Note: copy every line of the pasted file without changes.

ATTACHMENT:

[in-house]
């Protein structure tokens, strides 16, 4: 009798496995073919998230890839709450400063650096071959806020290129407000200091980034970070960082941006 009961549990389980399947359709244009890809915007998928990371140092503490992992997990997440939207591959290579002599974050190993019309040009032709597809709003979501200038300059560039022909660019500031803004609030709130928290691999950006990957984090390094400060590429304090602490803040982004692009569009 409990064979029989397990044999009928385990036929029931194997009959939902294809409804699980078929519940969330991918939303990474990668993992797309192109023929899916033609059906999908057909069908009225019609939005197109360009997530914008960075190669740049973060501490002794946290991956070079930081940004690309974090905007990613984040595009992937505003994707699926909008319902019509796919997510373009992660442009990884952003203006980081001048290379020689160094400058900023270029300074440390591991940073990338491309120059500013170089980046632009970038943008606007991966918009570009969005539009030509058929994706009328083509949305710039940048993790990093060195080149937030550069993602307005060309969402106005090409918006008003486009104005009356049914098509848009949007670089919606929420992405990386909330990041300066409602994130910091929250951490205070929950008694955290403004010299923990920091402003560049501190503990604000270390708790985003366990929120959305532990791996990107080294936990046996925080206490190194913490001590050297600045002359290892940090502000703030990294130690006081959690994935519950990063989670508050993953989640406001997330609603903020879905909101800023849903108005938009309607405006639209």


[in-house]
């Protein structure tokens, strides 16, 4: 009798496995073919998230890839709450400063650096071959806020290129407000200091980034970070960082941006 009961549990389980399947359709244009890809915007998928990371140092503490992992997990997440939207591959290579002599974050190993019309040009032709597809709003979501200038300059560039022909660019500031803004609030709130928290691999950006990957984090390094400060590429304090602490803040982004692009569009 409990064979029989397990044999009928385990036929029931194997009959939902294809409804699980078929519940969330991918939303990474990668993992797309192109023929899916033609059906999908057909069908009225019609939005197109360009997530914008960075190669740049973060501490002794946290991956070079930081940004690309974090905007990613984040595009992937505003994707699926909008319902019509796919997510373009992660442009990884952003203006980081001048290379020689160094400058900023270029300074440390591991940073990338491309120059500013170089980046632009970038943008606007991966918009570009969005539009030509058929994706009328083509949305710039940048993790990093060195080149937030550069993602307005060309969402106005090409918006008003486009104005009356049914098509848009949007670089919606929420992405990386909330990041300066409602994130910091929250951490205070929950008694955290403004010299923990920091402003560049501190503990604000270390708790985003366990929120959305532990791996990107080294936990046996925080206490190194913490001590050297600045002359290892940090502000703030990294130690006081959690994935519950990063989670508050993953989640406001997330609603903020879905909101800023849903108005938009309607405006639209």